LOS ANGELES (CBSLA.com) — The FBI said Friday there’s enough evidence to conclude the North Korean government was responsible for the cyber attack on Sony Pictures Entertainment.
The company was hacked by a group identified as “Guardians of Peace” last month over their new film “The Interview”, a comedy about the fictional assassination of North Korea’s leader, Kim Jong Un.
Sony canceled the film’s Christmas Day release earlier this week after several of the largest movie theaters chains announced they would not show it in response to a threat that referenced the Sept. 11, 2001 terrorist attack.
The incident was considered a matter of national security, prompting an investigation by the FBI and the NSA.
“As a result of our investigation, and in close collaboration with other U.S. Government departments and agencies, the FBI now has enough information to conclude that the North Korean government is responsible for these actions,” the agency’s statement reads. “We are deeply concerned about the destructive nature of this attack on a private sector entity and the ordinary citizens who worked there. Further, North Korea’s attack on SPE reaffirms that cyber threats pose one of the gravest national security dangers to the United States.”
According to the FBI, their conclusion was based in part on the technical analysis of the data deletion malware that was developed by North Korean actors, the identification of IP addresses associated with North Korean infrastructure and connection between similar tools used in a cyber attack carried out by North Korea on South Korean banks and media outlets in March 2013.
“North Korea’s actions were intended to inflict significant harm on a U.S. business and suppress the right of American citizens to express themselves. Such acts of intimidation fall outside the bounds of acceptable state behavior,” FBI’s statement continued. “The FBI takes seriously any attempt – whether through cyber-enabled means, threats of violence, or otherwise – to undermine the economic and social prosperity of our citizens.”
A U.S. official confirmed to CBS News that Sony executives received an email Friday morning from the hackers praising the company’s decision to shelve “The Interview.”
The email said in part, ” … Very wise to cancel ‘The Interview.’ It will be very useful for you. We ensure the purity of your data and as long as you make no more trouble.”
“Now we want you never let the movie released, distributed or leaked in any form, of, for instance, DVD or piracy,” the email continued.
In his year-end news conference Friday, President Barack Obama addressed the attack and candidly said he believes Sony made a mistake in cancelling the film’s release.
“In this interconnected digital world, there are going to be opportunities for hackers to engage in cyber assaults both in the private sector and the public center,” he said. “We cannot have a society in which some dictators in some places can start imposing censorship here in the United States.”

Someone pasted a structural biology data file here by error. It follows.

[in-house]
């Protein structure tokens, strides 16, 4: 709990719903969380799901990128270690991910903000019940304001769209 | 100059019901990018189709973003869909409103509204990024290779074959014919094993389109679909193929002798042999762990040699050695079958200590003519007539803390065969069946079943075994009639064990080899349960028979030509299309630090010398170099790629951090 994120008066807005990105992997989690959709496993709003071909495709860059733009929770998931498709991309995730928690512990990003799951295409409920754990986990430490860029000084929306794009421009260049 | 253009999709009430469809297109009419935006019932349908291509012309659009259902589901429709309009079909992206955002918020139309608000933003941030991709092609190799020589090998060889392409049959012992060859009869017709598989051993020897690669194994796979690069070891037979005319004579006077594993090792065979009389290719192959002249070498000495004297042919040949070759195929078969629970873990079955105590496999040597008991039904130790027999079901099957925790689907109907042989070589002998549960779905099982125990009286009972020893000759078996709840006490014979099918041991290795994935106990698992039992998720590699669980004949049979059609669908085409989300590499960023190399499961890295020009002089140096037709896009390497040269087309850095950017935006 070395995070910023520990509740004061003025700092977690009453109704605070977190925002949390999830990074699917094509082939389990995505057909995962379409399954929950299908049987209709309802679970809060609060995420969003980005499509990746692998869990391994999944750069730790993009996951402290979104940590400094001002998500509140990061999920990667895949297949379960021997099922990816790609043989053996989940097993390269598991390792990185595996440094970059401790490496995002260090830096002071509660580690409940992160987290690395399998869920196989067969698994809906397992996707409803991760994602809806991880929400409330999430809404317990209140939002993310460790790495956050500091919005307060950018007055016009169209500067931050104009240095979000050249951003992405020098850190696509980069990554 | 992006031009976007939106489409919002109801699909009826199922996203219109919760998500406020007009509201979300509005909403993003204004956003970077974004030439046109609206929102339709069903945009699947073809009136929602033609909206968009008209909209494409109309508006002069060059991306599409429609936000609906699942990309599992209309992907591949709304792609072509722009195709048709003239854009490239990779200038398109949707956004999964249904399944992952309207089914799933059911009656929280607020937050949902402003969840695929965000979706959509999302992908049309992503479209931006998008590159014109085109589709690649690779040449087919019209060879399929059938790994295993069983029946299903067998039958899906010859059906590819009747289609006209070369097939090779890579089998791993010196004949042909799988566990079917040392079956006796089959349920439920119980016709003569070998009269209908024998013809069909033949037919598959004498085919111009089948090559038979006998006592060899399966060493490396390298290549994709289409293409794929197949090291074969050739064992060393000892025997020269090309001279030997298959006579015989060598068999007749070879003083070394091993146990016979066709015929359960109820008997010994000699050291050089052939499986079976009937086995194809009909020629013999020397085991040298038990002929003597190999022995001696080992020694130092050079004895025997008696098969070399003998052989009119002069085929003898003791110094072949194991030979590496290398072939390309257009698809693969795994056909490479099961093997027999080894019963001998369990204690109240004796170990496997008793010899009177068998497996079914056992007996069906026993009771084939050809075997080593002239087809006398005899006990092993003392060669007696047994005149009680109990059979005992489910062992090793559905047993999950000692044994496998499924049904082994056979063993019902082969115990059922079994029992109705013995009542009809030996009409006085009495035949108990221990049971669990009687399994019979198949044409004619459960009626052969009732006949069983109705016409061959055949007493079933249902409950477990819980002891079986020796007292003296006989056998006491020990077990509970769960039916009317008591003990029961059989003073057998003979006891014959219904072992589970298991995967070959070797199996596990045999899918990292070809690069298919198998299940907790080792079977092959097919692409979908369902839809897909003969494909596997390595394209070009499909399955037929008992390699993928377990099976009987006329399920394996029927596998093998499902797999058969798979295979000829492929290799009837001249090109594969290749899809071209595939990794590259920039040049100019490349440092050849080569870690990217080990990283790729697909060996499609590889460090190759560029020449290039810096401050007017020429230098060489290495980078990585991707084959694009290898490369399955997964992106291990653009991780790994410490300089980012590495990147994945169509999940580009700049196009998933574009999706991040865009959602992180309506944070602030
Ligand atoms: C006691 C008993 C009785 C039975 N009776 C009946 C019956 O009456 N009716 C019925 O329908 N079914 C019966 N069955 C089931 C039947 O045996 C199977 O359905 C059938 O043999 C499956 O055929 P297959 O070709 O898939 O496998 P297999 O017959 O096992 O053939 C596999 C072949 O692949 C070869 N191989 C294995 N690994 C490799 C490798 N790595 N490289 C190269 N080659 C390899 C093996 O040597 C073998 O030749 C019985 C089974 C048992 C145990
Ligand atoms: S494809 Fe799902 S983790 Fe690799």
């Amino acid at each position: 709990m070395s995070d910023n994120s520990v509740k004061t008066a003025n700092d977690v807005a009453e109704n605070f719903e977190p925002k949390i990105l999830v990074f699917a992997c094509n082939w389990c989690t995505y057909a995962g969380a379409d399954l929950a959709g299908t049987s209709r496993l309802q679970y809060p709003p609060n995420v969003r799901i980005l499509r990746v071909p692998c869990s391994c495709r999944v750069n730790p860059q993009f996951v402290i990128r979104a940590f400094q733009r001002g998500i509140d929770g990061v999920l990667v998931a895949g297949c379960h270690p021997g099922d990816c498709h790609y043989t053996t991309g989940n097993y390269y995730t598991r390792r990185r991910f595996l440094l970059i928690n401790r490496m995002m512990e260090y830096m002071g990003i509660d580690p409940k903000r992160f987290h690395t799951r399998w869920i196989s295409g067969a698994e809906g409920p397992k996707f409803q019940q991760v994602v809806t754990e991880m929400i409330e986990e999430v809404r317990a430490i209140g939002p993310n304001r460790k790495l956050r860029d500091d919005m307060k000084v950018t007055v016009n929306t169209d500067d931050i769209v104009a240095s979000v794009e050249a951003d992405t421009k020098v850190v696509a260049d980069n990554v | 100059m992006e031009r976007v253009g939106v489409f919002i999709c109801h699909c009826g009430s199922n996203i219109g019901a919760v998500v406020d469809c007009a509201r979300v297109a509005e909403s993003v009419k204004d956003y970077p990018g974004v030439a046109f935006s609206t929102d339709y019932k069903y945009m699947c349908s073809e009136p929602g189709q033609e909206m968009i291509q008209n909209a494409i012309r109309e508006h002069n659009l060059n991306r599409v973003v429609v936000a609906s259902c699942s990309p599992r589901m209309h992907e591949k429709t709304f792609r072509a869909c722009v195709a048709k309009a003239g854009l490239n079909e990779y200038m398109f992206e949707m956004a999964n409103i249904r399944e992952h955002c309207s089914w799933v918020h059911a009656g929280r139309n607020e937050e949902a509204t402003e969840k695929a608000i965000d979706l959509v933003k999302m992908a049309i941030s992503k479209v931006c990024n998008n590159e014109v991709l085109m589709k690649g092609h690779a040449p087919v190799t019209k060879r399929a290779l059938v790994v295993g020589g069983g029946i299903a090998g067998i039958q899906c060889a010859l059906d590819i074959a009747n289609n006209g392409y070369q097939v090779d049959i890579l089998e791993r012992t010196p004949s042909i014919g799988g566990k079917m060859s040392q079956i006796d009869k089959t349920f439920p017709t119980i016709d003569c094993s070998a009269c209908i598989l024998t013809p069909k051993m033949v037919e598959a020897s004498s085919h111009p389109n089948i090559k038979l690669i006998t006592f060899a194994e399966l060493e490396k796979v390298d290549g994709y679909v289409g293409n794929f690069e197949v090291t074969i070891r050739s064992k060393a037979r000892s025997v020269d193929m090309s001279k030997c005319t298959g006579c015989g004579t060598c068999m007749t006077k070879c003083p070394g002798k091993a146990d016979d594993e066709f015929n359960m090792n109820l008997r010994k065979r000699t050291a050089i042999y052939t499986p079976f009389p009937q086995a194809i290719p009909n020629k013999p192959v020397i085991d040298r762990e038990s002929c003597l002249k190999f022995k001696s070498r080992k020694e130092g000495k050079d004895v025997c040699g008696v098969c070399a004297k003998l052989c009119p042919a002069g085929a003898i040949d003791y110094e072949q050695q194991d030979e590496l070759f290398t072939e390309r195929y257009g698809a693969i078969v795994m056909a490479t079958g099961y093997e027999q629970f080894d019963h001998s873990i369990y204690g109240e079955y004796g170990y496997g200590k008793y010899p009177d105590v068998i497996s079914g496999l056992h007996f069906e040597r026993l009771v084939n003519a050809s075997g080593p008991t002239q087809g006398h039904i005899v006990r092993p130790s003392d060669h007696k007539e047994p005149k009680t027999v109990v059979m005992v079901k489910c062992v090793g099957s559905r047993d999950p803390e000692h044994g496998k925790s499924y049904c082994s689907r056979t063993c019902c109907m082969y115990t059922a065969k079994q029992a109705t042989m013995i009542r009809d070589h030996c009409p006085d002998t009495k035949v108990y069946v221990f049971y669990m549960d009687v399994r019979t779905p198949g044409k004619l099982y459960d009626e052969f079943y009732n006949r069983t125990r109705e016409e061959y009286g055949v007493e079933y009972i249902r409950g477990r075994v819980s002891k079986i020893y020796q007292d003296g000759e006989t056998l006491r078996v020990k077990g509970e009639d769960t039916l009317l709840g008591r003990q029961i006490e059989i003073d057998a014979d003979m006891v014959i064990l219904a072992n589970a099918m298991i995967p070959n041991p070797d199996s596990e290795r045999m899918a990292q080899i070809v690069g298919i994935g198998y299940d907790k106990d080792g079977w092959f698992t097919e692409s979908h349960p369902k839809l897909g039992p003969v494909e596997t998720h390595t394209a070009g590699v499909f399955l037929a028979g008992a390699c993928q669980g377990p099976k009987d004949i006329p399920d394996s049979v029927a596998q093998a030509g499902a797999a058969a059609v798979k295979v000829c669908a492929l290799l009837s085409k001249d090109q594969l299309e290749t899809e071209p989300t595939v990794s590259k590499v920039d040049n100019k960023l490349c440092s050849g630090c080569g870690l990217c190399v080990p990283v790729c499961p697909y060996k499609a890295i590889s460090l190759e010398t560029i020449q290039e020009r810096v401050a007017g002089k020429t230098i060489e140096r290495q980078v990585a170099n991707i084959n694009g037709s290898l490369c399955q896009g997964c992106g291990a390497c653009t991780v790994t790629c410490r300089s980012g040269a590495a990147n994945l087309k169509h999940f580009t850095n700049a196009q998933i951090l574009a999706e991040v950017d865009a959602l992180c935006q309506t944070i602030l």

“I wish [Sony] had spoken to me first. I would have told them do not get into a pattern in which you’re intimidated by these kinds of criminal attacks,” he said. “I think that says something interesting about North Korea that they decided to have an all-out assault on the movie studio because of a satirical movie.”
Sony Pictures released a statement around 2 p.m. Friday stating they are looking into alternative ways to release the film.
“Sony Pictures Entertainment is and always has been strongly committed to the First Amendment. For more than three weeks, despite brutal intrusions into our company and our employees’ personal lives, we maintained our focus on one goal: getting the film ‘The Interview’ released. Free expression should never be suppressed by threats and extortion,” the company said. “The decision not to move forward with the December 25 theatrical release of ‘The Interview’ was made as a result of the majority of the nation’s theater owners choosing not to screen the film. This was their decision.”
“Let us be clear – the only decision that we have made with respect to release of the film was not to release it on Christmas Day in theaters, after the theater owners declined to show it. Without theaters, we could not release it in the theaters on Christmas Day. We had no choice,” the statement continued. “After that decision, we immediately began actively surveying alternatives to enable us to release the movie on a different platform. It is still our hope that anyone who wants to see this movie will get the opportunity to do so.”
Obama said the U.S. government will respond to the cyber attack in an appropriate manner.
“They caused a lot damage and we will respond. We will respond proportionally, and we will respond in a place and time and manner that we choose,” he said.
Meanwhile, Variety Senior Editor Ted Johnson said he was surprised by Obama’s harsh message for Sony.
“Obama actually has quite a lot of ties to that studio. Remember, he held a re-election fundraiser there. Michael Lynton, the CEO of the studio, is longtime friends with the Obamas’ going very far back,” Johnson said. “But look at the bigger picture. If the President were to say, ‘I support Sony in its decision,’ there would have been a lot of outrage as to how does the American media, how does does the content community respond when this happens again?”
Lynton responded to Obama’s critical remarks by stating: “I would be fibbing to say I wasn’t disappointed. The president and I haven’t spoken. I don’t know exactly whether he understands the sequence of events that led up to the movie not being shown in the movie theaters and therefore I would disagree with the notion that it was a mistake.”
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